N.J. county forms a partnership to help students and their mental health | Opinion
A survey of educators across school districts and charter schools in Middlesex County about students' social and emotional wellbeing found they were concerned about several issues from chronic absenteeism to the potential for increased violence from students who have not had access to socialization, medication or in-school mental health services. In response, Middlesex County Commissioner Chanelle Scott McCullum, county Prosecutor Yolanda Ciccone and Mark Finkelstein, the superintendent of schools at Educational Services Commission of New Jersey formed a partnership to help students.
By Chanelle Scott McCullum, Yolanda Ciccone and Mark Finkelstein
The last 18 months have been harrowing for our students. Across our nation, children and young adults have faced learning loss, with the effects unevenly affecting communities of color, lower-income students who had less access to broadband and other traditionally disenfranchised groups.
But academic growth — or lack thereof — is only one result of this pandemic. COVID-19 has taken a drastic toll on the social and emotional wellbeing of our students, who have had to contend with unique pressures to survive and thrive during this enormously challenging time. According to the federal Department of Education, almost every student has experienced mental health challenges, with many losing access to school-based services and support. Students of color, LGBTQ+ students and others are particularly at risk. For young adults, the pandemic has also created a greater risk of sexual harassment and abuse from household members and significant others. Online harassment — already a significant problem even before COVID-19 forced students to stay home on their devices — has also increased.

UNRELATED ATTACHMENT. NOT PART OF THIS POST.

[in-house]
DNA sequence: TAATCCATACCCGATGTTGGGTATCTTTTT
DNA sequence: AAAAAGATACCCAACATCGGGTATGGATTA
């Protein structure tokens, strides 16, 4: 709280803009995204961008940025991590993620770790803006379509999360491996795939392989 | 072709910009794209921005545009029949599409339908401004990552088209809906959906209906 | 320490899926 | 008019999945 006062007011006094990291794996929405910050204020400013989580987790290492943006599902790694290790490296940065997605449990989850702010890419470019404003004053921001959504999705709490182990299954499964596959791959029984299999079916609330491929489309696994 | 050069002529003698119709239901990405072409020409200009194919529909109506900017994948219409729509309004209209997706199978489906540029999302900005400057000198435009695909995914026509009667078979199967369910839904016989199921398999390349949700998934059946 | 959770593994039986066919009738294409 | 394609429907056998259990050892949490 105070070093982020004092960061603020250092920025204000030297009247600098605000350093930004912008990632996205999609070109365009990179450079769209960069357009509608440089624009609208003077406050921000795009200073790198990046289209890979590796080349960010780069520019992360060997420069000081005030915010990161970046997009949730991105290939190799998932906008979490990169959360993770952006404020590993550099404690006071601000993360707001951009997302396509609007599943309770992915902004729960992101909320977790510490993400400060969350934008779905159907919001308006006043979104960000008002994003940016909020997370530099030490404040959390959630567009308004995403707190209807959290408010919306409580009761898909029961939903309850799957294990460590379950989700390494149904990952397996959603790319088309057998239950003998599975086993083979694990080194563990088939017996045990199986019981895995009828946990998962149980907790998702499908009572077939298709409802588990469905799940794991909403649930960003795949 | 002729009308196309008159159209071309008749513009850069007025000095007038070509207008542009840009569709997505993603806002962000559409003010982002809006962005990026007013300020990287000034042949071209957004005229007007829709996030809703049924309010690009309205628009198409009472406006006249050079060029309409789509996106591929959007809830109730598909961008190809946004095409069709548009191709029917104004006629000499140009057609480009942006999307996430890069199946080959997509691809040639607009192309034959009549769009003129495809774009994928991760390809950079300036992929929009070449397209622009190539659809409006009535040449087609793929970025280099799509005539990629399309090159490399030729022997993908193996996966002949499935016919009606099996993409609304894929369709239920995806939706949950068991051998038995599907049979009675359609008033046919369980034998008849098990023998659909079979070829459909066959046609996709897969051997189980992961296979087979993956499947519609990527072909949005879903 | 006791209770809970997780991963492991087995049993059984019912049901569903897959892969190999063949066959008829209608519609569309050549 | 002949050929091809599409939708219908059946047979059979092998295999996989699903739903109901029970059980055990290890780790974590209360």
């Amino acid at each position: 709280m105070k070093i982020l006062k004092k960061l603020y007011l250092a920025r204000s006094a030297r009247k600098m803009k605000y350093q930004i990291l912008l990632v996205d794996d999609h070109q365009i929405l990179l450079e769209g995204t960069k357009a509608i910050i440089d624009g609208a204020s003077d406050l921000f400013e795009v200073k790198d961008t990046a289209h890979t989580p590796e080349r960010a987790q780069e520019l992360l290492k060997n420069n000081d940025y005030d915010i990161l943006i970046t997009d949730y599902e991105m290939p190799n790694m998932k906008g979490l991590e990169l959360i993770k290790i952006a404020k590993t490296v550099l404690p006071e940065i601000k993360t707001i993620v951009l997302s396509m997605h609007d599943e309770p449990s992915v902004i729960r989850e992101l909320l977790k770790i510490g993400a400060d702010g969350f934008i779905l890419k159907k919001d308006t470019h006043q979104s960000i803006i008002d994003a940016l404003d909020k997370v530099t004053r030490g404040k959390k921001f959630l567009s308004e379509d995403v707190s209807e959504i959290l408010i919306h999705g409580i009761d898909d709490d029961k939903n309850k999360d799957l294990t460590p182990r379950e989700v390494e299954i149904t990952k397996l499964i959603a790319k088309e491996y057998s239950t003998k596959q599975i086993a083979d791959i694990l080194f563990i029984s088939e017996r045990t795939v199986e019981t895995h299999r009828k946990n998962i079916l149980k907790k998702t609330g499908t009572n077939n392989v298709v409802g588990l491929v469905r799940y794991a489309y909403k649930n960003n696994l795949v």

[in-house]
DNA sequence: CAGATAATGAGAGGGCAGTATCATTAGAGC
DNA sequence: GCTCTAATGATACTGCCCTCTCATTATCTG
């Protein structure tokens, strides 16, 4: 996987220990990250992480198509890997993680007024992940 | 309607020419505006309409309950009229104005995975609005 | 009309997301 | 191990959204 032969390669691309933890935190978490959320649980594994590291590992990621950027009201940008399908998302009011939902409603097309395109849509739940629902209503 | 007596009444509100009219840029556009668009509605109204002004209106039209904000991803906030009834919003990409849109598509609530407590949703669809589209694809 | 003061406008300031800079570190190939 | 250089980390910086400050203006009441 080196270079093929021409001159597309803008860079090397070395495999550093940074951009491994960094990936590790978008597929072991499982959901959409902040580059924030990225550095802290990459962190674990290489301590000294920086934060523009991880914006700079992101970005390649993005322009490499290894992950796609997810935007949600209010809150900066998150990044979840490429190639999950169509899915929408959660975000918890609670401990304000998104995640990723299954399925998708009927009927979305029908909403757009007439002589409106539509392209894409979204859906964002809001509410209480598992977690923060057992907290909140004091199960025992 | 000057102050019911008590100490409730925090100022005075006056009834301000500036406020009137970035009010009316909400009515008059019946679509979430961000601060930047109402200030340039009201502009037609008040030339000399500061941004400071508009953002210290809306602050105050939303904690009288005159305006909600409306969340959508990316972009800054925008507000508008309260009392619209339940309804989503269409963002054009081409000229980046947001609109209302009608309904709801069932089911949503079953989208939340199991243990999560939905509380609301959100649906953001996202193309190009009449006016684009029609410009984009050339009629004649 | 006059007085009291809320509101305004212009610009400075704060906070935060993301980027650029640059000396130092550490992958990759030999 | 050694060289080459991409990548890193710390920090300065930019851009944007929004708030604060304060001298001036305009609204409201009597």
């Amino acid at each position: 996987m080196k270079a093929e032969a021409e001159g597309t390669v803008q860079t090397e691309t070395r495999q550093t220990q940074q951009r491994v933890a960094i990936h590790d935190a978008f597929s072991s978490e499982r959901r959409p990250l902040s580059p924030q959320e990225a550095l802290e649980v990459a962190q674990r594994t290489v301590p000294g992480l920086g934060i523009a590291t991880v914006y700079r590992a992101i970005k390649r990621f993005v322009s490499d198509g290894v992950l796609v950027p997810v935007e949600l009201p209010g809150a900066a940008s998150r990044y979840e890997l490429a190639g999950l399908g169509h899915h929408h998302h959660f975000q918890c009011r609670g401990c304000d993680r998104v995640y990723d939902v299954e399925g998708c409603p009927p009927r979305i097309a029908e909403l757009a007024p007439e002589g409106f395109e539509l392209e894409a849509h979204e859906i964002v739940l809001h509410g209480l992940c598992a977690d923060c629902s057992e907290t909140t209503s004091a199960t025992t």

As we return to in-person learning, we recognized that learning more about, and meeting the challenges of, student mental health was vital to ensuring that our students thrive both academically and emotionally. In May, the Educational Services Commission of New Jersey and the Office of the Middlesex County Superintendent of Schools partnered to conduct a survey of educators across school districts and charter schools in Middlesex County to learn more about student social and emotional wellbeing.
The survey findings are stark: concerns range from chronic absenteeism exacerbated by loss of routine; to the potential for increased violence from students who have not had access to socialization, medication or in-school mental health services; to the stress of academic learning loss on students’ emotional wellbeing: to a lack of counselors necessary to adequately screen and address mental health issues.
Administrators are gravely concerned about high anxiety in students as they return to in-person learning. Seventy percent of the survey respondents also indicated students may be impacted by increased Adverse Childhood Experiences (ACE), which can lead to chronic health problems, mental illness and substance abuse problems in the future.